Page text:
In light of increasing concerns towards climate change and its implications for global agriculture and international food security, a small but growing literature has assessed the sensitivity of agricultural trade to weather conditions and events. This issue is critical to measuring trade's central role as a market-based adaptation and mitigation mechanism for climate change. By conducting a meta-analysis of this literature, we elucidate several key themes that characterize this nascent body of research. First, we find that temperature in exporting places is the primary weather-based factor affecting agricultural trade and that estimates of this effect are negative in most studies. Second, the marginal effect of precipitation on trade varies greatly across primary studies in terms of sign, magnitude and location (origin or destination of trade). Third, meta-regression results uncover that the main sources of the heterogenous impact of weather on food and agricultural trade found in the primary studies originate from differences in sample size, types of commodities considered, and estimator choices. Future studies shall adopt the most recent estimation techniques, consider the role of irrigation, account for domestic trade, and provide results by commodity whenever possible.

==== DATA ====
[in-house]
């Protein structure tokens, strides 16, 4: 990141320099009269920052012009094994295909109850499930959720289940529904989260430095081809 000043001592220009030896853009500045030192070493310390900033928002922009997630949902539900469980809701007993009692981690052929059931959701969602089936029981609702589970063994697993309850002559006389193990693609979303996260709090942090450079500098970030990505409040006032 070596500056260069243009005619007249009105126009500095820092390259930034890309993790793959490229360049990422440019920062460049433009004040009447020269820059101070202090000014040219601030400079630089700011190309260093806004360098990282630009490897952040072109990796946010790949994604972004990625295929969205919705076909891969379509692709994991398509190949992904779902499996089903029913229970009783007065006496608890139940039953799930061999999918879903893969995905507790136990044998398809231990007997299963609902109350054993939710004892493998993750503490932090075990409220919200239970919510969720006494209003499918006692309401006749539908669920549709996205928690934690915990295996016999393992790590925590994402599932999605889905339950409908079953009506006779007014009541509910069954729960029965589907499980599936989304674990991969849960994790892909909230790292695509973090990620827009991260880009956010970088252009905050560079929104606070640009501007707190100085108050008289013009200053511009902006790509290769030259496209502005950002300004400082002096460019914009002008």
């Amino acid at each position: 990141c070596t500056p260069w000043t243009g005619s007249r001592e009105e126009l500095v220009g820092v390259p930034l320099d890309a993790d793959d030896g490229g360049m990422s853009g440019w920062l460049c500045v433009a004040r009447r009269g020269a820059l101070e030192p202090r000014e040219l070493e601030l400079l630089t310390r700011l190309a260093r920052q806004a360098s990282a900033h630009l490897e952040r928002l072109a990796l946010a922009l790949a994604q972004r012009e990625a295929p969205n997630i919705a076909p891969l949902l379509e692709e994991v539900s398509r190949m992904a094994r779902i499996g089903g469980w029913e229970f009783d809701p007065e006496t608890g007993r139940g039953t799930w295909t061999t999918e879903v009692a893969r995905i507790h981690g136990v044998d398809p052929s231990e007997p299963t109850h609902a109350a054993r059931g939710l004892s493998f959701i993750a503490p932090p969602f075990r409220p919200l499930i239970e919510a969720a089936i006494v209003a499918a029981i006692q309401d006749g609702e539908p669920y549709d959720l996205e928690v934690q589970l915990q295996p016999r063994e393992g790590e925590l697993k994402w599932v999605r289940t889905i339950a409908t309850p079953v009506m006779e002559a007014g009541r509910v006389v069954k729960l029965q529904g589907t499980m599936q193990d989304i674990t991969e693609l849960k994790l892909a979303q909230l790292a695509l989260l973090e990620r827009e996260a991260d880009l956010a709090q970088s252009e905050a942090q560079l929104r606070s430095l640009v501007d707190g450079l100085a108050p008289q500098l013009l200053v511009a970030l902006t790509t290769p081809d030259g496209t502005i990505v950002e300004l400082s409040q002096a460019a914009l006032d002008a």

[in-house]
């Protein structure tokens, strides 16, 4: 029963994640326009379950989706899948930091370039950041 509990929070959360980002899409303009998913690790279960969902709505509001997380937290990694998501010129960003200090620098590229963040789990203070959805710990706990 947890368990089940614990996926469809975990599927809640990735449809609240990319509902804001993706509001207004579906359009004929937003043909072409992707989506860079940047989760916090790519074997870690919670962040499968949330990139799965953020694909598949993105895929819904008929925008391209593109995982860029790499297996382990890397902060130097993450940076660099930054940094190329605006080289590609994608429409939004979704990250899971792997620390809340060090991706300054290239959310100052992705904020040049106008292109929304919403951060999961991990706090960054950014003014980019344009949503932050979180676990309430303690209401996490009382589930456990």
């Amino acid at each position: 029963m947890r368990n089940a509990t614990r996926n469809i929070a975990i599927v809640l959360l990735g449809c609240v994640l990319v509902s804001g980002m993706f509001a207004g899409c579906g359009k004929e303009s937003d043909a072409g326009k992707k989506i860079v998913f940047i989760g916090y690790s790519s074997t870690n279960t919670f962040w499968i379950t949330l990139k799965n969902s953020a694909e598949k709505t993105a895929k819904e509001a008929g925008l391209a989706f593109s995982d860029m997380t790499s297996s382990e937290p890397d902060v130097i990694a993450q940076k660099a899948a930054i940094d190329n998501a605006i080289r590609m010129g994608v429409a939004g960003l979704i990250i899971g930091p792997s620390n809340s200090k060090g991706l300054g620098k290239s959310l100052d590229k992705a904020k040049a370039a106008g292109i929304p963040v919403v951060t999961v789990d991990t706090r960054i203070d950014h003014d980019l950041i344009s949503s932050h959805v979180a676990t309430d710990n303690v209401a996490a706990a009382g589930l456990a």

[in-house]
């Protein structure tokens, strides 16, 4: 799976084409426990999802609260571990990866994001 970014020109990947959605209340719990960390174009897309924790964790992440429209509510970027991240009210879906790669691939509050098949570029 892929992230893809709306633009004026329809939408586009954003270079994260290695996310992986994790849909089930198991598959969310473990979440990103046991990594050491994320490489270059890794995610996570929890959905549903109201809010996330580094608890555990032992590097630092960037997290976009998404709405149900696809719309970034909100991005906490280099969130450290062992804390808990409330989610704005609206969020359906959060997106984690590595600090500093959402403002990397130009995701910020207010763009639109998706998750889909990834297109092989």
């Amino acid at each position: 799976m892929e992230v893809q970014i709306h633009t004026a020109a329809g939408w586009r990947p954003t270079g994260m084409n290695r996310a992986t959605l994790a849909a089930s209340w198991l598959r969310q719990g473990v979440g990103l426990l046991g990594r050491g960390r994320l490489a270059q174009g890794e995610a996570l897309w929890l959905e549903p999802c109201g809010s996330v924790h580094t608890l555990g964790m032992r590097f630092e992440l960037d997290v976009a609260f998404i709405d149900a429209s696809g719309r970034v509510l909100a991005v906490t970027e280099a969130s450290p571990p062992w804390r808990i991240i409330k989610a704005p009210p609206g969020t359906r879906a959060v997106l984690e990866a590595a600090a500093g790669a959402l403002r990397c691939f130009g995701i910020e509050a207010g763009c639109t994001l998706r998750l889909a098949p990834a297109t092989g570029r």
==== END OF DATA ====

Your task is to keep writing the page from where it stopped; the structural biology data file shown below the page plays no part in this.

ASJC Scopus subject areas
- Food Science
- Safety, Risk, Reliability and Quality
- Safety Research